For the most part, working in a bookstore is pretty cool. I mean, as a guy whose apartment is dominated by bookshelves overflowing with books, there’s really nothing I like more than grabbing a stack from the recovery cart and walking through any of the fiction or history sections reshelving. I like any of the fiction sections – Literature, Mystery/Thriller, Horror, Sci-Fi, yes, even Romance. Why? Well, with the exception of romance, I tend to like the subject matter. Primarily, though, because those sections (including Politics & History), tend to be pretty well ordered: alphabetically, by last name.
That’s not the rule in all sections. In travel, sections are ordered by region, country, state, city. Usually. Some exceptions may apply: like, biographies? Under the name of the person they’re about, not the author. Unless they are filed under the author’s name, which generally happens when people aren’t paying attention. The Kids Section is a wreck: that might be a Dr. Seuss book shoved into the rack between coloring books, but it could also be an unwrapped Playboy. Magazines? I can never find anything in there. I won’t comment on any of the other sections: Crafts, Cooking, Gardens, Science, Animals, Architecture, Art, Foreign Language, Religion, Metaphysical, etcetra, etcetra, ad naseum.
Sometimes I really hate the customers. You want a gift receipt? That’s nice: tell me before I finish the transaction. (With apologies to the customer who did request it before I finished, but then I forgot to key it, and it just turned into a gigantic clusterfuck). You need help? There are two information desks, one on each floor. Standing around waiting for someone to magically deduce that you need assistance, and then picking up the phone and paging, “I NEED HELP ON THE BOTTOM FLOOR!” is really no help. It’s a big bottom floor, and I was already assisting a customer, who I then had to abandon, because you are clearly Priority Number One. Also, do I really need to hear a five minute lecture about how you couldn’t find a copy of Newsweek because it was buried behind so many copies of The Economist? Come ON, there’s a line, move it!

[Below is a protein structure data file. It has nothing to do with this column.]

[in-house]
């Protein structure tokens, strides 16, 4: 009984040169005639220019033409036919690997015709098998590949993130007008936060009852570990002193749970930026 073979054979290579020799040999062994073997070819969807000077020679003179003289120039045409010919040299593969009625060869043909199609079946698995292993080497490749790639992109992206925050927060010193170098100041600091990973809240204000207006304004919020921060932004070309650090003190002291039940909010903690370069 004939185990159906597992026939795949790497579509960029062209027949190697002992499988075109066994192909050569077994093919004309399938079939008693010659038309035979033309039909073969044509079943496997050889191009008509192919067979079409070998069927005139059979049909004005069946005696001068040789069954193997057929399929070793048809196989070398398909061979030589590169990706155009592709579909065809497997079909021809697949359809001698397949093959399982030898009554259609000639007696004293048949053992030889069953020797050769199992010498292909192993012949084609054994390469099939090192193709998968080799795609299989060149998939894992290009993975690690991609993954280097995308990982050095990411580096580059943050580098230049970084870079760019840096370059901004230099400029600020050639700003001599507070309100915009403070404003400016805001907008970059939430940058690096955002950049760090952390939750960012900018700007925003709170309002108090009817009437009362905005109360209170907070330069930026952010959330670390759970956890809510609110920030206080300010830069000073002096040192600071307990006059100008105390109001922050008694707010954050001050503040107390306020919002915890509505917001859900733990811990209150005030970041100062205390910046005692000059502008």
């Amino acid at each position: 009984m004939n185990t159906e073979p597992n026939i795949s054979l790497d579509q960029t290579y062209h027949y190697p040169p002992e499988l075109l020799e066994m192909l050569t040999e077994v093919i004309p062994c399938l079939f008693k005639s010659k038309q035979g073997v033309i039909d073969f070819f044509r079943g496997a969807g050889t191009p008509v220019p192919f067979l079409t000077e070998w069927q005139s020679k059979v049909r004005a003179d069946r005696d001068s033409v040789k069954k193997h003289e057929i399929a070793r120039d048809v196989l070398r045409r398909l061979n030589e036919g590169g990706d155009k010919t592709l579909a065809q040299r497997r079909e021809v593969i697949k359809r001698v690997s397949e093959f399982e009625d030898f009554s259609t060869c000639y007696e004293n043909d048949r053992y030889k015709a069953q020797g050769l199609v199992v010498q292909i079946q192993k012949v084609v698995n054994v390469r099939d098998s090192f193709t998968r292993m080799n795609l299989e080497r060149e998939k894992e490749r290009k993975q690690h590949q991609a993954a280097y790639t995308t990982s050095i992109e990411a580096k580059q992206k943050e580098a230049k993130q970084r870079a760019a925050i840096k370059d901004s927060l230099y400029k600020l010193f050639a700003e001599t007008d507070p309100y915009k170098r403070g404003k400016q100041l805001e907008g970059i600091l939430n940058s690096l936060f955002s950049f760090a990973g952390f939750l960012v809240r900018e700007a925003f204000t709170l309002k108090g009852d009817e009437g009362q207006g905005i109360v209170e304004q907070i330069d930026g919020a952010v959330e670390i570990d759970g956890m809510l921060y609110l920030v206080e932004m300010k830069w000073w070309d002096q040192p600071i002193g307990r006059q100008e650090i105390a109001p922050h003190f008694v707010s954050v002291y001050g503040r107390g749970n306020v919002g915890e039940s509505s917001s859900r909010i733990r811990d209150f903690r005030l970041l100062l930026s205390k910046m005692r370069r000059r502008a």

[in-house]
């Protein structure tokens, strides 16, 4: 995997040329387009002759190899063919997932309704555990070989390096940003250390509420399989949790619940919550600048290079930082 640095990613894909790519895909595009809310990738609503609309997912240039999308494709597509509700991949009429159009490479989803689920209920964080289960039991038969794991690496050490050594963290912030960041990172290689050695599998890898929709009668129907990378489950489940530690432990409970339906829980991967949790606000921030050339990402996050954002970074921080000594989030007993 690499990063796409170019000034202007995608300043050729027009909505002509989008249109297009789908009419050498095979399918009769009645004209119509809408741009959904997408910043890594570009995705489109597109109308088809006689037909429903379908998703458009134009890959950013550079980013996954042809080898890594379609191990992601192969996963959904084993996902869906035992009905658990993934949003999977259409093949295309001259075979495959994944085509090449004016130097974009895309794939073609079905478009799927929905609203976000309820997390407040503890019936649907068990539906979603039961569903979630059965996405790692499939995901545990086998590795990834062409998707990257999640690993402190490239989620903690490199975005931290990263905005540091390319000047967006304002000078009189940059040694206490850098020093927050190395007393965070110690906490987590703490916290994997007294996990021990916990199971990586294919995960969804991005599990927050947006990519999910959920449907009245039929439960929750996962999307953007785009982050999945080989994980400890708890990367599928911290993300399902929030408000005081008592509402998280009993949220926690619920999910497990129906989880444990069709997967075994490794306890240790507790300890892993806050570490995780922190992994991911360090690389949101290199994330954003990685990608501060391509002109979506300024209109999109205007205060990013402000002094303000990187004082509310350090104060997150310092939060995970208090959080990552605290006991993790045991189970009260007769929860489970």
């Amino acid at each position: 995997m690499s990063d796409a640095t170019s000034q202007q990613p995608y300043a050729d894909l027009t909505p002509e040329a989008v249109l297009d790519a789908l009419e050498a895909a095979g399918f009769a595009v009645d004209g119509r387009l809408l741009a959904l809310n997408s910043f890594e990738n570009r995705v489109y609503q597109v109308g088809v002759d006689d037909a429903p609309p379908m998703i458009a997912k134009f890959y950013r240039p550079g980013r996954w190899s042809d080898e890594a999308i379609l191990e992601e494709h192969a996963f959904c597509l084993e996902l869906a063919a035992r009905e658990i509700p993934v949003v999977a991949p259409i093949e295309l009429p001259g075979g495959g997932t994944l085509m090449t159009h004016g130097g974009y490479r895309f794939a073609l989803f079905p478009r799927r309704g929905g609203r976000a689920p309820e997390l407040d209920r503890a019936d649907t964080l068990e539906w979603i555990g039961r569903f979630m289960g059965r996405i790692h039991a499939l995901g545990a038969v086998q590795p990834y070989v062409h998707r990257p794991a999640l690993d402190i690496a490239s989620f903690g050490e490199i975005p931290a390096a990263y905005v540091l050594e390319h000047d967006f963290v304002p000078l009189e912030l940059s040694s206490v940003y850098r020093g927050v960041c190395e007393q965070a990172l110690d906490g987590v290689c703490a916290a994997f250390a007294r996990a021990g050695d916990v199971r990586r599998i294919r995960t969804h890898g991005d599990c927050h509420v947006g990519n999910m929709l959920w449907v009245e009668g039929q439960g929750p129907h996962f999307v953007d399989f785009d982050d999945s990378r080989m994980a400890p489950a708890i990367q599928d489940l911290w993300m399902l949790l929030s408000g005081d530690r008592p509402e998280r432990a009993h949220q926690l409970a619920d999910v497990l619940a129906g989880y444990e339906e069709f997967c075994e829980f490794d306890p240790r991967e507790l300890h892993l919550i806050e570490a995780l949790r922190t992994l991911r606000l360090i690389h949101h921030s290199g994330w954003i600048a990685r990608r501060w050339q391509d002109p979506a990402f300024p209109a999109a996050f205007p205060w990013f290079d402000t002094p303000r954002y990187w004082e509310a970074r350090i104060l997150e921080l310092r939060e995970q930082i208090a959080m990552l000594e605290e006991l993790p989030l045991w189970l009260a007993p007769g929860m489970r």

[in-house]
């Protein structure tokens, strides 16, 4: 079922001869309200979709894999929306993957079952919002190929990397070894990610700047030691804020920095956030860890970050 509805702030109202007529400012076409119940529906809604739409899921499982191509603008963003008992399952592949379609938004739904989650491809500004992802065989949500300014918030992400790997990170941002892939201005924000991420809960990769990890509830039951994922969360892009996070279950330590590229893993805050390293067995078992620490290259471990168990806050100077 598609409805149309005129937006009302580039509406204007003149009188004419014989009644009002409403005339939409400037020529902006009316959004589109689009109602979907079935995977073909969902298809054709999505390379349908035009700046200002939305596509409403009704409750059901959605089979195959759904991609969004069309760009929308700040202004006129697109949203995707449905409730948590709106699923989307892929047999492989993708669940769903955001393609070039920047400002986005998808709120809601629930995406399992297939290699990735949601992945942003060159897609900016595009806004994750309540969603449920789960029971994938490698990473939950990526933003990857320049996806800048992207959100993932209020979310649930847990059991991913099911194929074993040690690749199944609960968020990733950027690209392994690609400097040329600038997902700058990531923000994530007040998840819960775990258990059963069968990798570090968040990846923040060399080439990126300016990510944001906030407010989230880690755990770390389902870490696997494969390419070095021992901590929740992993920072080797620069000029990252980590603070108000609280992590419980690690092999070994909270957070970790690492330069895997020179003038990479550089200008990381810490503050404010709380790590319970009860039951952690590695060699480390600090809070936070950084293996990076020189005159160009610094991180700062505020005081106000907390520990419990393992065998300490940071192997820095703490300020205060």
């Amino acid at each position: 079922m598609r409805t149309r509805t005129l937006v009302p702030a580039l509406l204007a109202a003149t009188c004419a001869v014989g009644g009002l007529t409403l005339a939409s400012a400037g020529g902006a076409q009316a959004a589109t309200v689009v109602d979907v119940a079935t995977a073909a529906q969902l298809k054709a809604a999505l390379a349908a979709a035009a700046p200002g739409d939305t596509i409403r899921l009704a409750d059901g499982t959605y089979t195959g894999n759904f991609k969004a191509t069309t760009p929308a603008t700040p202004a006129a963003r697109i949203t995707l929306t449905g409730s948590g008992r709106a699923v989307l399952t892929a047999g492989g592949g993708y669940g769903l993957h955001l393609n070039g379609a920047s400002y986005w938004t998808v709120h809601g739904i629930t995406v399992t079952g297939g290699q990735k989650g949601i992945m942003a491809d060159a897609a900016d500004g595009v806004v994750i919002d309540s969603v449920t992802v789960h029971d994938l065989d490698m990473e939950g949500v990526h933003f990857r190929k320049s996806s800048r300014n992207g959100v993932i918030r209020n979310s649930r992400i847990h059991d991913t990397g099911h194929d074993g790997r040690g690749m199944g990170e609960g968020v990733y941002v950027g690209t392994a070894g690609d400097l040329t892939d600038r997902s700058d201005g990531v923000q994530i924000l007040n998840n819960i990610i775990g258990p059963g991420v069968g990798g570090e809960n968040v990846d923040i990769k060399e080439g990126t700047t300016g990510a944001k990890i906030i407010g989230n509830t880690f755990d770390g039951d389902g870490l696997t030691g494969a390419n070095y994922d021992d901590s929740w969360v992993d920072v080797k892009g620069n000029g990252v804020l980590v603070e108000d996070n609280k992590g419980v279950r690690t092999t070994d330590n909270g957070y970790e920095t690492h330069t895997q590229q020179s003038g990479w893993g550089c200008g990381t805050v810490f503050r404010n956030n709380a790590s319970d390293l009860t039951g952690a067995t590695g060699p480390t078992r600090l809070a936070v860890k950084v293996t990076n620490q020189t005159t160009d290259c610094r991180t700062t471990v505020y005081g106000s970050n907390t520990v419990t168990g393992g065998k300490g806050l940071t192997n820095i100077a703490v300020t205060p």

I don’t hate the insane customers so much – they can’t help it, they’re insane. From the lady who flips out when asked if she’d like to sign up for a frequent shoppers card; to the one who told an African-American clerk that she hated all the non-whites who’d come to the country because they’d taken her job (except, of course, for African-Americans, because they hadn’t wanted to come); to the homeless guy with no teeth who constantly orders obscure policy books then refuses them when they come in and then blames the Jewish-Marxist conspiracy for never ordering them in the first place (except, of course, that they were ordered, and they did arrive, and he didn’t want them!) . I’ve never had to deal with the guy who seems to think we print all the Manga titles in-house: he is forever complaining about some obscure misprint and demanding that we correct the issue: employees have been known to drop stacks of books on the floor and scatter at first sight, and managers seem to come close to blows in determining who will have to listen to him. Woe is the day when I’m at the Music Information desk and I hear that “Mr. G.W. is on his way down”: I will spend the bulk of my time looking up music and movies that are out-of-print or have never been released, and then trying to find a creative explanation for why that is so. Because, clearly, as an $8.50 hourly employee clerking a desk, “Because the computer says so” is not a valid response.